Among the most important changes in the new short-term rental rules — passed in August — is that platforms will need to get a permit to advertise homes in New Orleans, a permit that the city can revoke if they don’t abide by new requirements set out in the law. Vitally, the new rules require hosts to include a valid permit number in their listings and requires the platforms to remove listings whenever the city asks. 

Smith said that if the platforms comply with the new rules, it will allow the city to shut down unpermitted rentals without going through a longer, more labor intensive adjudication process, which includes a formal hearing. 

For properties that still have to go through adjudication, the two new attorneys will help speed up the process, Smith said. He added that the department is currently overhauling the adjudication process. 

“We’ll continue to revamp the adjudication process to make sure that it’s simpler, it’s faster, it’s more correct, and it’s more battle tested for any legal challenges,” he said. 

The March memo from Montaño to the council said that along with 16 new employees, the city would need a $1 million “platform accountability fund” to stave off potential legal challenges from the platforms. That fund has also been scrapped in the budget.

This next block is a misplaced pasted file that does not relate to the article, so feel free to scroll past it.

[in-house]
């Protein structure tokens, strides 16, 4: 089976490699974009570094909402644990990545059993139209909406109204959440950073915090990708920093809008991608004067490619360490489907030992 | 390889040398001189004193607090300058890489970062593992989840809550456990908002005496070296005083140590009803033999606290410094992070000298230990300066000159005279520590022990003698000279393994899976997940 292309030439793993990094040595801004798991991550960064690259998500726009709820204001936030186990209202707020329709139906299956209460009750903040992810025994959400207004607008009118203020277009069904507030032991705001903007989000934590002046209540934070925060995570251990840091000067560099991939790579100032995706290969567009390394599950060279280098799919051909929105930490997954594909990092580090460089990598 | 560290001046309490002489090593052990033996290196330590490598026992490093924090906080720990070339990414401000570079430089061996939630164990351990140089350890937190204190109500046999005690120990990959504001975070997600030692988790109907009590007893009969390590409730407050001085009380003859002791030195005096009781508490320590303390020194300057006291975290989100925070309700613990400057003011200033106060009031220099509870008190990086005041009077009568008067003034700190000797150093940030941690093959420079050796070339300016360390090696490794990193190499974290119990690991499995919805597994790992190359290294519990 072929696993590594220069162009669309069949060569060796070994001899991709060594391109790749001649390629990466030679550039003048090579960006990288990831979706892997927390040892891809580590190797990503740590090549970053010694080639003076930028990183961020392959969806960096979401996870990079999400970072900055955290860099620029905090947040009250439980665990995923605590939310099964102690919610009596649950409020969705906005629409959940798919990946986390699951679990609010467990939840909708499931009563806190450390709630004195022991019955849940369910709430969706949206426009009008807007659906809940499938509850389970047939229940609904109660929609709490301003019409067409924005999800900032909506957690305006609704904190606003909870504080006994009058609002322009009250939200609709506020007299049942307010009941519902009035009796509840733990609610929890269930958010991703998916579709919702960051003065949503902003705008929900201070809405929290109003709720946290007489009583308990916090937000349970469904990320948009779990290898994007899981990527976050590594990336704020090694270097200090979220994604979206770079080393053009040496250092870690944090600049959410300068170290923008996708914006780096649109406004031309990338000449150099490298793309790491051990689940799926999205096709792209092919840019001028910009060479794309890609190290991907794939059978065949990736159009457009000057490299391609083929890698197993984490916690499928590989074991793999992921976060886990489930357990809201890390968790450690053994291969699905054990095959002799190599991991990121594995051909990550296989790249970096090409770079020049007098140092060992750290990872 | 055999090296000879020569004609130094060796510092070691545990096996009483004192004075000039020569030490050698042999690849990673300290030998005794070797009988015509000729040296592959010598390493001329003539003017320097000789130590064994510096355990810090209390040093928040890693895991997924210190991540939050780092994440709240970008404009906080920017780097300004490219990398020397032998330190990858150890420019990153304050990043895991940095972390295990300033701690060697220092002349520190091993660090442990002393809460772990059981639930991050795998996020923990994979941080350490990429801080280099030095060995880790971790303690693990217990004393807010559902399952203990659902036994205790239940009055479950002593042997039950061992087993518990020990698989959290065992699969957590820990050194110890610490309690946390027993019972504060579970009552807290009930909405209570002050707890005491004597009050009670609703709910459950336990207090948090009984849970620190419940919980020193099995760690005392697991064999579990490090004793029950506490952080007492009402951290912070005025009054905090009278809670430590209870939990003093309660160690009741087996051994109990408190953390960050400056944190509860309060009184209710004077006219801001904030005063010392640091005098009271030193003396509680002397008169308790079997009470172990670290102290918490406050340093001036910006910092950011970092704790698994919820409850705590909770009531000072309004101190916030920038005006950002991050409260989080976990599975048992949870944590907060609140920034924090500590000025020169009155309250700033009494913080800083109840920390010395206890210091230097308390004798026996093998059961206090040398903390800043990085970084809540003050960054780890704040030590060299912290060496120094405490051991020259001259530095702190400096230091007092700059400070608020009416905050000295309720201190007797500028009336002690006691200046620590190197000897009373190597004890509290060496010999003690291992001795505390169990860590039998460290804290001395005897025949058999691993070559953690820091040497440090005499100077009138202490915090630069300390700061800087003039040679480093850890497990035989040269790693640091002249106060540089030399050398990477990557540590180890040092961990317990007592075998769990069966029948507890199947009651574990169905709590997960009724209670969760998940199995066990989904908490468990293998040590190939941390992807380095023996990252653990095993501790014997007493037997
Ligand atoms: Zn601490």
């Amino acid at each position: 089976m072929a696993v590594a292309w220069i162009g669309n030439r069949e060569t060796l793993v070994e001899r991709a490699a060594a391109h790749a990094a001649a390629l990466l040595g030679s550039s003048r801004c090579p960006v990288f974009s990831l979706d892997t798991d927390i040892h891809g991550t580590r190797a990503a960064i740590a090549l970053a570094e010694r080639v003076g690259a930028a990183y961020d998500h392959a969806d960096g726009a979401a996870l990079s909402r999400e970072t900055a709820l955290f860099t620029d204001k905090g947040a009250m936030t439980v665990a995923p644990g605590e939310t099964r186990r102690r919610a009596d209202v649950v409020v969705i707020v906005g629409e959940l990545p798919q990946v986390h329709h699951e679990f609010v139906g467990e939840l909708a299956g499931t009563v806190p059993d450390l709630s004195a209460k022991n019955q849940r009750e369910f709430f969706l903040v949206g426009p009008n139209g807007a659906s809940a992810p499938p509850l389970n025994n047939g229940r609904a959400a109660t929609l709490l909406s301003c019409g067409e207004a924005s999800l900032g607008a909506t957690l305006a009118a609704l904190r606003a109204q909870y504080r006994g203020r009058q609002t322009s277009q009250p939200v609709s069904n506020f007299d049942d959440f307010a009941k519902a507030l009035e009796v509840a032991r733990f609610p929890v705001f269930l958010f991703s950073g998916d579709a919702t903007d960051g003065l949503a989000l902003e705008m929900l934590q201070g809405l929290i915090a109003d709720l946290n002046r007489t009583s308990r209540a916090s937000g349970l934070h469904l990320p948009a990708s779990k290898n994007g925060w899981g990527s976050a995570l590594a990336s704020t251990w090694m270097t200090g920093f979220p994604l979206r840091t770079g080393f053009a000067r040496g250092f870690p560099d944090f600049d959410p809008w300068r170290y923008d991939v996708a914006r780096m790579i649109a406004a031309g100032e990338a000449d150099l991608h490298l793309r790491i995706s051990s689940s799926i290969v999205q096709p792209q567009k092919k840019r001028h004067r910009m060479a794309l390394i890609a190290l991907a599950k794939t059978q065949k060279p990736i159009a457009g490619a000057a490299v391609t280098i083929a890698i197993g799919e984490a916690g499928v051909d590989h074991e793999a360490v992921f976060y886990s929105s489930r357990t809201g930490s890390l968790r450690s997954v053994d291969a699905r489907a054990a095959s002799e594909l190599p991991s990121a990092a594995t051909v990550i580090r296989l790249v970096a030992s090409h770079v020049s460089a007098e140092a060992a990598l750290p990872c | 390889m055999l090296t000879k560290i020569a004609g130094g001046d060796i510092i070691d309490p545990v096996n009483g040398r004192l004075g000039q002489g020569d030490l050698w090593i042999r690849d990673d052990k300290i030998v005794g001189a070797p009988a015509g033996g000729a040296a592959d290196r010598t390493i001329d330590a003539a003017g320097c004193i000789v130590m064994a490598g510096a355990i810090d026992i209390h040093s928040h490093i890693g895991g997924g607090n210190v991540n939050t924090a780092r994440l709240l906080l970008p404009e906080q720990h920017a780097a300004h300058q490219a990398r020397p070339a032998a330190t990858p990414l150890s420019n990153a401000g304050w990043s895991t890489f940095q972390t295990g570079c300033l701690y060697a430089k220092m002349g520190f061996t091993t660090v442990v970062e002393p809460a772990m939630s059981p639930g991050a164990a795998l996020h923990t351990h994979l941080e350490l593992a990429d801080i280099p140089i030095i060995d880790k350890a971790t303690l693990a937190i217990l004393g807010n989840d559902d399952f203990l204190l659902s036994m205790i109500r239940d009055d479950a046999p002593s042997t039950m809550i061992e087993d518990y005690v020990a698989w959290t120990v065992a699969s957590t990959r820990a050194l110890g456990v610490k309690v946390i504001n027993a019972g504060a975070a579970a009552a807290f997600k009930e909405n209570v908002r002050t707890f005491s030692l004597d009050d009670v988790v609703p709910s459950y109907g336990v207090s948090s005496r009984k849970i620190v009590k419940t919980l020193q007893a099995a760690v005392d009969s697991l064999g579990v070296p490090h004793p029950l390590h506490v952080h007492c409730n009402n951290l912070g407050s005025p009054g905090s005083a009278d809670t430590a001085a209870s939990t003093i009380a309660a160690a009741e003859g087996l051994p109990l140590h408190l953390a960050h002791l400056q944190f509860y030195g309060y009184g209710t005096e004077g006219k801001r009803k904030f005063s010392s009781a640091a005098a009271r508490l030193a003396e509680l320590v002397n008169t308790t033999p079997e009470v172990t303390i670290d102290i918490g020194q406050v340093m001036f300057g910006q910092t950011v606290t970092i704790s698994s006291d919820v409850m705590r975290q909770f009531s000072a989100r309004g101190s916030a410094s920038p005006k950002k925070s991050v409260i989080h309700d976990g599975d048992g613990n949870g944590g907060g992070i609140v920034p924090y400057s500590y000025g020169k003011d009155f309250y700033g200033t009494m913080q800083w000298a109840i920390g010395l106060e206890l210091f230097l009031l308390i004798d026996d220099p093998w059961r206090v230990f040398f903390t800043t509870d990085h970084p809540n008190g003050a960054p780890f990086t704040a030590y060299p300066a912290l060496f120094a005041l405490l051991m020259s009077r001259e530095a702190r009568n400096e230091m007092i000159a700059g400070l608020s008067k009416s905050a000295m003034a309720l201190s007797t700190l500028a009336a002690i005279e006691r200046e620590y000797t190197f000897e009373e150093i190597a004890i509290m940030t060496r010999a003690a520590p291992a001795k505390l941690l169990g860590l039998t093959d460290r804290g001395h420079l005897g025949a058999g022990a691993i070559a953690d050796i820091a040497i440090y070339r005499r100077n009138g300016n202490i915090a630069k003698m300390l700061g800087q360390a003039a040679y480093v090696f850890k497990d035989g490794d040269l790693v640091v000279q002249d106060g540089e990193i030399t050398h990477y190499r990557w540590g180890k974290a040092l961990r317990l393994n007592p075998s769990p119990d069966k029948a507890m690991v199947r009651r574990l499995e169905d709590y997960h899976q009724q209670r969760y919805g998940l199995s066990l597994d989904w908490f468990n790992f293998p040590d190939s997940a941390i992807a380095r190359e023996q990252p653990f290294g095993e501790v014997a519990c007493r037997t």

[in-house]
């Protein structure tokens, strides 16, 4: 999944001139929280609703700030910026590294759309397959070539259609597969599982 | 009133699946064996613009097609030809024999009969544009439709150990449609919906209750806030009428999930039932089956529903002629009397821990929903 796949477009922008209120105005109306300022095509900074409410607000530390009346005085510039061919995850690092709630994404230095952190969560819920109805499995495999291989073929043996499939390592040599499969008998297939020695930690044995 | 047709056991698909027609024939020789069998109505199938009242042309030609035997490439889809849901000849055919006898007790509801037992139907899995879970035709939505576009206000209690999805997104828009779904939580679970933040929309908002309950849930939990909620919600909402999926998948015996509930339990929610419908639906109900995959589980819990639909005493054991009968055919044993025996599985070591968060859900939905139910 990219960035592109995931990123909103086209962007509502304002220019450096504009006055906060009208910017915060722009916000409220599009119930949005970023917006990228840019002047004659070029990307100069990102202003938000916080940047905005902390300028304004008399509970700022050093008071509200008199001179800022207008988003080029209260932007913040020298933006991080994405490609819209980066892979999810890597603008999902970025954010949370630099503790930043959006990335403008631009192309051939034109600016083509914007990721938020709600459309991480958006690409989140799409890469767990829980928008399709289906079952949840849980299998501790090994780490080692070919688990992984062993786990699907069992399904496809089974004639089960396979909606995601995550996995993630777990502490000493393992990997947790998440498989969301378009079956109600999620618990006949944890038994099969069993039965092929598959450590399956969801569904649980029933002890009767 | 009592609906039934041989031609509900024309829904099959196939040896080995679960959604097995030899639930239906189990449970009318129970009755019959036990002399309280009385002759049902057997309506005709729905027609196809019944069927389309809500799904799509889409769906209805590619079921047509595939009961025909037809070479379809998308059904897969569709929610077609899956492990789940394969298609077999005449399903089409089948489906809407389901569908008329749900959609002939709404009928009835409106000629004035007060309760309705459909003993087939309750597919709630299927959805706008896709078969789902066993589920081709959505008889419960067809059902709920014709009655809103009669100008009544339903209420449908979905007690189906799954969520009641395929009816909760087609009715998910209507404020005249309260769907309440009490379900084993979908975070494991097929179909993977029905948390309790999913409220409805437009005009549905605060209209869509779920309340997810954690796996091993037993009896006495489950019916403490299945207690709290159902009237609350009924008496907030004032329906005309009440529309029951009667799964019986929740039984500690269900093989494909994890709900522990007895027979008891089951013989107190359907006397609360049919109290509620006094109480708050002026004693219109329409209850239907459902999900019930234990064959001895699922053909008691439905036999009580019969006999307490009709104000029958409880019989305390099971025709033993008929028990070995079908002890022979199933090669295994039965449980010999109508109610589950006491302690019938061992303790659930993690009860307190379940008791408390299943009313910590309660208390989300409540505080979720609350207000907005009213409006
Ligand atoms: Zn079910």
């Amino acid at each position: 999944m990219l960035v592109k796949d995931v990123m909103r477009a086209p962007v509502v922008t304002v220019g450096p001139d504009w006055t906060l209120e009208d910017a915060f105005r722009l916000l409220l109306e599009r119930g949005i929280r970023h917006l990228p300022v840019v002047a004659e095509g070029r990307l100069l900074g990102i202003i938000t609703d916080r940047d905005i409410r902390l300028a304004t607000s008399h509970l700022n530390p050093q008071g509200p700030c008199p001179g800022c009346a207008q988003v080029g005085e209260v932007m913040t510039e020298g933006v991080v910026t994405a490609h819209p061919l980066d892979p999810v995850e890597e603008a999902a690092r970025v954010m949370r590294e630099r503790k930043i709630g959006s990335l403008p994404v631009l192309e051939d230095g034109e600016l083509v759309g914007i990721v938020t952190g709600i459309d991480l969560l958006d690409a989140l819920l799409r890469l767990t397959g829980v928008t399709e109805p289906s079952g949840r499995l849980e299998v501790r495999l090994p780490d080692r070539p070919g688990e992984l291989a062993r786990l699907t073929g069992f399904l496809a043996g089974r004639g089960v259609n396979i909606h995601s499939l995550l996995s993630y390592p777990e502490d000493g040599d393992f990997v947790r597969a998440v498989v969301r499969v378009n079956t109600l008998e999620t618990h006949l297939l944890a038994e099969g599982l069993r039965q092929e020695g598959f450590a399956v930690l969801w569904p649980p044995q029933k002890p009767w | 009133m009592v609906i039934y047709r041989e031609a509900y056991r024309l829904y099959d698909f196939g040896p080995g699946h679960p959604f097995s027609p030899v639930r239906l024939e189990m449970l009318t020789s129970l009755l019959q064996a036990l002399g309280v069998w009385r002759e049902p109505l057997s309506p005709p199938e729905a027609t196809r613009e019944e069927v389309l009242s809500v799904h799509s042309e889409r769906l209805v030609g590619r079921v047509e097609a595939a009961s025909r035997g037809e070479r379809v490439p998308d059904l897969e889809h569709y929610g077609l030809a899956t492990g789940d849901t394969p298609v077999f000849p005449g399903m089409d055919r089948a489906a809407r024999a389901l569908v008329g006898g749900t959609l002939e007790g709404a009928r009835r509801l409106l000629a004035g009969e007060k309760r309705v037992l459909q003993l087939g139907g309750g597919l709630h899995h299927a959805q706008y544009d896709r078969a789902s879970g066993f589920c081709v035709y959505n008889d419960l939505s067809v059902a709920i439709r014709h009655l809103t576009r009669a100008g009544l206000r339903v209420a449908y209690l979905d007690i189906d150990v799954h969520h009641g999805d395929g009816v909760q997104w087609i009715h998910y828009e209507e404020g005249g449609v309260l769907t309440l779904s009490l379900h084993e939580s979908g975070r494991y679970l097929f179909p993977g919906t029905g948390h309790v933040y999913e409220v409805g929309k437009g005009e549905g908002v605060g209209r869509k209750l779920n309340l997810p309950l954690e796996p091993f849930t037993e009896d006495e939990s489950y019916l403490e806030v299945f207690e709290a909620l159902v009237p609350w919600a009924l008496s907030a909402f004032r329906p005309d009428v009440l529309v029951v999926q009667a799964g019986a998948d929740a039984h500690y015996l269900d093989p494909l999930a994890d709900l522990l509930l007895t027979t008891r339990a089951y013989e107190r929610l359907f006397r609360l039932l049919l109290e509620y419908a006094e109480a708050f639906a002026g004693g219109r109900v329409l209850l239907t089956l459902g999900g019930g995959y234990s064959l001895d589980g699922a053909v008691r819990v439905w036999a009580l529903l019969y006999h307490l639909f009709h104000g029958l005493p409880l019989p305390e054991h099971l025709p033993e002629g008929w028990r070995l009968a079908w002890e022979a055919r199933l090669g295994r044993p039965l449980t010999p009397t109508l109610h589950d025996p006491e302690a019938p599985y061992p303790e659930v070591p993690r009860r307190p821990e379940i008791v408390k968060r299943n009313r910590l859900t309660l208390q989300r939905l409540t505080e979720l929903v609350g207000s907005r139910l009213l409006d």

‘Do you know how ludicrous that sounds?’

Council members also questioned whether the city was properly allocating money from a state-created fund specifically earmarked for short-term rental enforcement. 

The money in question comes from the New Orleans Quality of Life Fund, a fund generated from taxes on short-term rentals that the city can tap into specifically for costs related to enforcement. 

The city drew down $6.2 million from the fund in the 2018-2019 state fiscal year, and expects to get an additional $4.3 million in 2019-2020.

“If you need more money for STR enforcement, we seem to have plenty of money coming down from the state,” Moreno, who sponsored the 2017 bill creating the fund when she was a state legislator, said to Smith.

This year, the short-term rental administration, which is housed within the Department of Safety and Permits, had a budget of only $544,451. That will increase to $825,000 if Cantrell’s proposed budget is approved.

“There are $5 million of indirect costs related to enforcement that aren’t shown on the Safety and Permits Department?” Palmer asked. “Do you know how ludicrous that sounds?”

Montaño previously explained at a council meeting this summer that the city tracks its use of the fund by estimating what percentage of each department’s work is dedicated to short-term rentals, then assigning that percentage of their budgets to enforcement costs. For safety and permits, the percentage was 21.1 percent.